EU to modernize Europe’s agri-food rules
In the wake of the horsemeat scandal, the European Commission has released a package of measures to strengthen food standards
Brussels – New measures adopted in Europe this month will ask member states to fully integrate anti-food fraud checks and ensure that financial penalties for food fraud are high enough to dissuade others from attempting it.
The European Commission launched the news measures in early May.
The aim, says the commission, is to strengthen the agri-food chain in Europe. And to simplify legislation that had 70 pieces to it. With the new measures it now has five pieces of legislation.
The measures will also reduce red tape on processes and procedures for farmers, breeders and food business operators (producers, processors and distributors).
In Europe, the agri-food industry is the second largest economic sector, employing more than 48 million people.
The commission says businesses will benefit from simpler, science and risk-based rules in terms of reduced administrative burden, more efficient processes and measures to finance and strengthen the control and eradication of animal diseases and plant pests.
Consumers will benefit from safer products and a more effective and more transparent system of controls along the chain.
The main elements of the package include office controls, animal health, plant health, and plant reproductive material (including seeds).
Under animal health, the new measures include:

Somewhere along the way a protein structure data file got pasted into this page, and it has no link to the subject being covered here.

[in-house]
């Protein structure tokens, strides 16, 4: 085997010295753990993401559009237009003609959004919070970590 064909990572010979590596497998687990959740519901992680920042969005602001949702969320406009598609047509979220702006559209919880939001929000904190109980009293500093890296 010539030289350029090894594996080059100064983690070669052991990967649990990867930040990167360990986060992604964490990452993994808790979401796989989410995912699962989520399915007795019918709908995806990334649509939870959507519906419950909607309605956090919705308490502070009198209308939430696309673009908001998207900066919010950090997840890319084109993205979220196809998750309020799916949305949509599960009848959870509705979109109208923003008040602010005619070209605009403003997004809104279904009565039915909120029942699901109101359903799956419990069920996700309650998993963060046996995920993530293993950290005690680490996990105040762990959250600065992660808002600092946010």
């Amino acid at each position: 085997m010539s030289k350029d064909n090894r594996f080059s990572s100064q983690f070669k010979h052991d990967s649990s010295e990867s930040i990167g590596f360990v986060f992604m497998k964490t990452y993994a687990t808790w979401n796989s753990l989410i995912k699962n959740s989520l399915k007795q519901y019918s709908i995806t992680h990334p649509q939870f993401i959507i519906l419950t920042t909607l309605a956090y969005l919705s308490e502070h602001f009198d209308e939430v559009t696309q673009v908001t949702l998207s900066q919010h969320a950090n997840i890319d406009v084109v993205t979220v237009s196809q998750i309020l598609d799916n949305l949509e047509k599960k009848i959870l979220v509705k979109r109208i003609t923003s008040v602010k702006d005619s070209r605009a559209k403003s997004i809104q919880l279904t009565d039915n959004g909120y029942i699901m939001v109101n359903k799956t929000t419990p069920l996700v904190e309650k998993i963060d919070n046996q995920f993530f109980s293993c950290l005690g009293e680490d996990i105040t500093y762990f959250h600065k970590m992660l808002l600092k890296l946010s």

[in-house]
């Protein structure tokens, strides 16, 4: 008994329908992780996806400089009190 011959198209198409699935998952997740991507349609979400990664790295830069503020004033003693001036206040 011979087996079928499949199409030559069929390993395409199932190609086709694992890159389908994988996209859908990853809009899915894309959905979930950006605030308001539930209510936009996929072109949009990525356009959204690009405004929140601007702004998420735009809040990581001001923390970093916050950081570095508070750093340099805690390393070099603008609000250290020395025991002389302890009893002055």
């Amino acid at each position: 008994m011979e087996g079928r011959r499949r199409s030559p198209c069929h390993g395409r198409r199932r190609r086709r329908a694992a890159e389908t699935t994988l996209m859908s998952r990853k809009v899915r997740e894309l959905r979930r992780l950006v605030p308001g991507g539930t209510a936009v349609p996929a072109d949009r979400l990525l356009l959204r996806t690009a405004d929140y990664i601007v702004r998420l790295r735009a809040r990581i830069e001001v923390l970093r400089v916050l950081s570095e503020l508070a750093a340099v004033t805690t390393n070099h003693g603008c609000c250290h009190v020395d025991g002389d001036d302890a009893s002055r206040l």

1. The package will introduce a single piece of legislation to regulate animal health in the EU based on the principle that “prevention is better than cure.”
2. It aims to improve standards and to provide a common system to better detect and control disease and tackle health, food and feed safety risks in a coordinated way.
3. This enhanced system, allied with better rules on identification and registration, will give those working to protect our food chain, such as farmers and veterinarians, the capability to react quickly and to limit spread of disease and minimise its impact on livestock, and on consumers.
4. Furthermore, it introduces categorization/prioritisation of diseases, which require intervention at EU level. As such, it enables a more risk based approach and appropriate use of resources.
5. Sufficient flexibility is provided to adjust the animal health measures to different sizes and types of establishments (e.g., small and medium enterprises, hobby holding, etc.) to different local circumstances in particular with respect to registration and approval requirements for establishments and the keeping animals and products.
6. On a broader scale the law needs to be flexible and robust enough to provide for the effective response of the whole EU in the event of important climate changes thus giving us the tools to deal with new and unknown emerging risks so that we can adjust quickly to new scientific developments and international standards.